Ray Baughman, a professor of chemistry and director of the NanoTech Institute at the University of Texas at Dallas, recalls seeing a beautiful woman across the room while at a conference in South Korea. But the closer he got, the more disturbed he became.
"That was EveR, a humanoid robot," he told me. EveR's creators had done a pretty good job of emulating the human form, he said, but "she didn't have enough muscles in her face to smile naturally." That's just the sort of subtle imperfection that makes robots more creepy than friendly.
Artificial muscles have the capacity to transform robots and prosthetic devices, but they're surprisingly hard to make. Researchers have been trying for years to have them contract and release quickly enough while still being flexible and not brittle. They've tried lots of different structures, from fishing wire that stretches to a rubber cylinder that can be electrically stimulated to contract.
But one of the most futuristic-feeling concepts is the idea of a gel-based muscle, which could completely reshape the way we think about muscles packaging—if anyone can ever build one strong enough to last.
Japanese researchers published a study earlier this month in the journal Nature Communications about a new hydrogel, or a network of synthetic molecules that can expand by absorbing water, that they say could be used as an artificial muscle, even if they're not yet ready to be implemented in the field.
"Traditionally, gels have been used by researchers in many fields because the preparation of the gels is very easy," Yukikazu Takeoka, a professor of molecular engineering at Nagoya University in Japan and an author of the Nature study, wrote in an email. But he and his team have found a way to strengthen the gels, he said, which should inspire other researchers to find different applications.
They note in their paper that while hydrogels "have the potential … to be employed in artificial muscles, their brittleness must be reduced before they can be used in these applications," adding that their new method of developing a gel can lead to "significant improvements" in their durability.
"We've done work with gel artificial muscles in the past, but ours were too weak and too slow," Paul Calvert, a professor of bioengineering at the University of Massachusetts in Dartmouth, said in an interview. "They were too slow because stuff has to diffuse in and out, and that just takes time if you're talking about microscopic things."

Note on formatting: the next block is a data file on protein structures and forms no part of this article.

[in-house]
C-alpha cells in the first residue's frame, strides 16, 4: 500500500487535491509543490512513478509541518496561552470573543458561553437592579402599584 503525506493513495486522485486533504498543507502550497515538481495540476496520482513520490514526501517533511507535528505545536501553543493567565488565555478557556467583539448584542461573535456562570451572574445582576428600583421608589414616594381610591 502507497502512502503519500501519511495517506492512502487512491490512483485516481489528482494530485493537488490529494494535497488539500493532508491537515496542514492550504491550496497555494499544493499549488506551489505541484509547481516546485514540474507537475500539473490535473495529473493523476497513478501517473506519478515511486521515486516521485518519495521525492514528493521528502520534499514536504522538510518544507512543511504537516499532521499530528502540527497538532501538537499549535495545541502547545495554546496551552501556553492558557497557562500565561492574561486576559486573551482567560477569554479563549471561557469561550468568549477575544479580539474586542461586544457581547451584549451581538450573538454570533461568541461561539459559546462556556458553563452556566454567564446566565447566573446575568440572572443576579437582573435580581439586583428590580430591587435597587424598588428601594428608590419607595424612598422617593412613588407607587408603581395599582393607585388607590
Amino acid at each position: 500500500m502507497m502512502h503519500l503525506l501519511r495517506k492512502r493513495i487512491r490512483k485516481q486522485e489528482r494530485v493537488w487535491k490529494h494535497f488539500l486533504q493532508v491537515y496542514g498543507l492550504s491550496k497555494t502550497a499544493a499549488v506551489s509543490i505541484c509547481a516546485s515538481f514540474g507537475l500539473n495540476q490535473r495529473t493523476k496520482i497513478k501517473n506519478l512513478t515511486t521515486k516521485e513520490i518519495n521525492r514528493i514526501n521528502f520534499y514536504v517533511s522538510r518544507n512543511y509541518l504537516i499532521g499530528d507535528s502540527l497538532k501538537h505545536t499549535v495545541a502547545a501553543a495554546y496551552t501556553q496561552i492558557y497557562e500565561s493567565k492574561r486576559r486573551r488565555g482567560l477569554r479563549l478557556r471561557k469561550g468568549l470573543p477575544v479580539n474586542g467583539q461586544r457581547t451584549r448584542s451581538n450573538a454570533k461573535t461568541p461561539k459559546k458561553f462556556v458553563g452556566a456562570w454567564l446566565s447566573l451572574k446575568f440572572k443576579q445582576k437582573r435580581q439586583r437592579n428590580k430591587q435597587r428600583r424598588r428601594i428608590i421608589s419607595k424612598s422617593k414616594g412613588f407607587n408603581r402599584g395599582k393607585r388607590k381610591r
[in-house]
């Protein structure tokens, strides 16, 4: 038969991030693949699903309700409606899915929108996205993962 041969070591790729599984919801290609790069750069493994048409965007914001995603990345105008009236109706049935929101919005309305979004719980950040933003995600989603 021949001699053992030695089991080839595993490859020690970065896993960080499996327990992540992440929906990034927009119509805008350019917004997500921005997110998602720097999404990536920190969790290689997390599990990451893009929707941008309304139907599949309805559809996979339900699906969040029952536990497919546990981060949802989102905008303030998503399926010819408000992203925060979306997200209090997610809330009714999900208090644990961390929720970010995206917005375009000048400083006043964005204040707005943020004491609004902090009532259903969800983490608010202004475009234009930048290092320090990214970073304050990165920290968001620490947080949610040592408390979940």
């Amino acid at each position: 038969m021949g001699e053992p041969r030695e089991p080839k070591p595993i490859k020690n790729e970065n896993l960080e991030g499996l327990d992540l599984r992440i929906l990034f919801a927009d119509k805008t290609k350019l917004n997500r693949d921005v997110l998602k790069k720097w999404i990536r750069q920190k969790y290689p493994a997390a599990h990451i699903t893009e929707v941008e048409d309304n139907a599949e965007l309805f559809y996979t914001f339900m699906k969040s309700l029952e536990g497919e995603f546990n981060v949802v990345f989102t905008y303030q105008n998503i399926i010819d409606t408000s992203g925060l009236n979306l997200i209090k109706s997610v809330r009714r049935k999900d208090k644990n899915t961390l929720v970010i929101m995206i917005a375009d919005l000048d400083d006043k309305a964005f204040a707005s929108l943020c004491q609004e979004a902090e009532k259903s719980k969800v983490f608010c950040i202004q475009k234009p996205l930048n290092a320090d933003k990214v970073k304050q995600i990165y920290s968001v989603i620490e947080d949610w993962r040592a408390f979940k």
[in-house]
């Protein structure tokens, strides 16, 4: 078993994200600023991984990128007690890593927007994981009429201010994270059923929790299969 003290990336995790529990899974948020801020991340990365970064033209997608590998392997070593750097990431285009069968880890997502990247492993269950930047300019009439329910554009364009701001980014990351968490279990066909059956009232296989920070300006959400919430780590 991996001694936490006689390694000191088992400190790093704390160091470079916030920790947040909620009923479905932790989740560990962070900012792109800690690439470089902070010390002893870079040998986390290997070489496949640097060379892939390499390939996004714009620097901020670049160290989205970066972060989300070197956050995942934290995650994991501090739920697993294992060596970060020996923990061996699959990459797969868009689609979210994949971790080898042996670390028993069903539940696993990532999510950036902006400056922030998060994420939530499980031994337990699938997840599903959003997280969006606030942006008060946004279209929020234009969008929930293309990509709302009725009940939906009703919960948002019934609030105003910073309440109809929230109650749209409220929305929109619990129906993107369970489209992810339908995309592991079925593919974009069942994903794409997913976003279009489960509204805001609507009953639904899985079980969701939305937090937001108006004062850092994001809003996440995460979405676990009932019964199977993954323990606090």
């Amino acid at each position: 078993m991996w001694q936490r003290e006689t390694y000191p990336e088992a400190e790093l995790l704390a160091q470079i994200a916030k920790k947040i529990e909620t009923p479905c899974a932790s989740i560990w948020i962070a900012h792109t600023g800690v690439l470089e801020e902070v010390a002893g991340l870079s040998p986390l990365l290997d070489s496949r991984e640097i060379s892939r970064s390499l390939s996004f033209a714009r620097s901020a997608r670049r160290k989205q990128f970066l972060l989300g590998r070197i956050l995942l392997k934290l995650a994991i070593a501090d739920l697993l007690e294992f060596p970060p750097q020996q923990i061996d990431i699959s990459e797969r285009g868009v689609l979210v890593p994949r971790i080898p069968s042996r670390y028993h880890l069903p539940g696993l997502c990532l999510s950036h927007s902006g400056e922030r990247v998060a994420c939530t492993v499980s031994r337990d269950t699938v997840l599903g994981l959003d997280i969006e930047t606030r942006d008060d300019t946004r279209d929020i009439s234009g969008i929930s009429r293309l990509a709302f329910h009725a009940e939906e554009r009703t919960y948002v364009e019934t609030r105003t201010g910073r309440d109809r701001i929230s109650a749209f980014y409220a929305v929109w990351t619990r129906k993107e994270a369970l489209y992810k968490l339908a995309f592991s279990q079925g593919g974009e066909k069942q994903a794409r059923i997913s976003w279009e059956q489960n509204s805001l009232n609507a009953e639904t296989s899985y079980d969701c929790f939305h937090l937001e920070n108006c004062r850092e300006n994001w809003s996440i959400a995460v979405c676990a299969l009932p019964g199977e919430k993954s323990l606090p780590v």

And they were weak because the strings of material are pulled tight when they were filled with water, which makes them brittle. "Think of Jello—when you put a nick in it, it just splits," Calvert said.
Over the past 15 years, Calvert said, small innovations have brought engineers incrementally closer to making gels with the right qualities for artificial muscles. That process is still going, and has a fair bit to go, even with the latest contributions from the Japanese research team.
A gel is like a net of fibers, Calvert said, and they intersect at a number of points that have been fixed in the past. The authors of the new study added a "donut" to the end of the fibers so that the intersections are no longer fixed in space.
"It gives you more stretchability because everything can slide to one end before it pulls tight," Calvert said. This innovation isn't brand new, but "no one had put [the cross link and the donut] together before," he added.
Even though the authors of the Nature study mention artificial muscles as a possible application for their hydrogel, Baughman thinks that gels are "generally too stretchy" to work as such. They're better designed for drug delivery because they can release or absorb materials in the presence of particular chemicals, which means that they could release drugs in the body only in the presence of the appropriate cells like antigens.
For now, Calvert agrees; the most promising developments are coming out of SRI International, a research-based company in Silicon Valley that has come closest by putting greased metal diodes on either side of a rubber cylinder.
"For the moment, the gels are paralyzed," Calvert said, because no one has been able to figure out how to make them strong and sensitive enough.
But they point at a future in which robots have far more flexibility in packaging. "If you look at all the robots at the moment, including prosthetic arms, they're all driven by electric motors and gear wheels. It's obvious we need an artificial muscle and a humanoid kind of arm," Calvert said.
One exciting potential application is the growing field of soft robotics. Calvert envisions that the first soft robots will look like "dogs with a battery inside," suitable to look for landmines. But they'll quickly progress beyond those practical applications. Artificial muscles are key to that progression, even if people aren't really sure why they need humanoid robots in the first place.
"As people start to interact more with robots, they're going to need things that are a lot more like people," Calvert said. "For the moment, the only question is, 'Can we do it?'"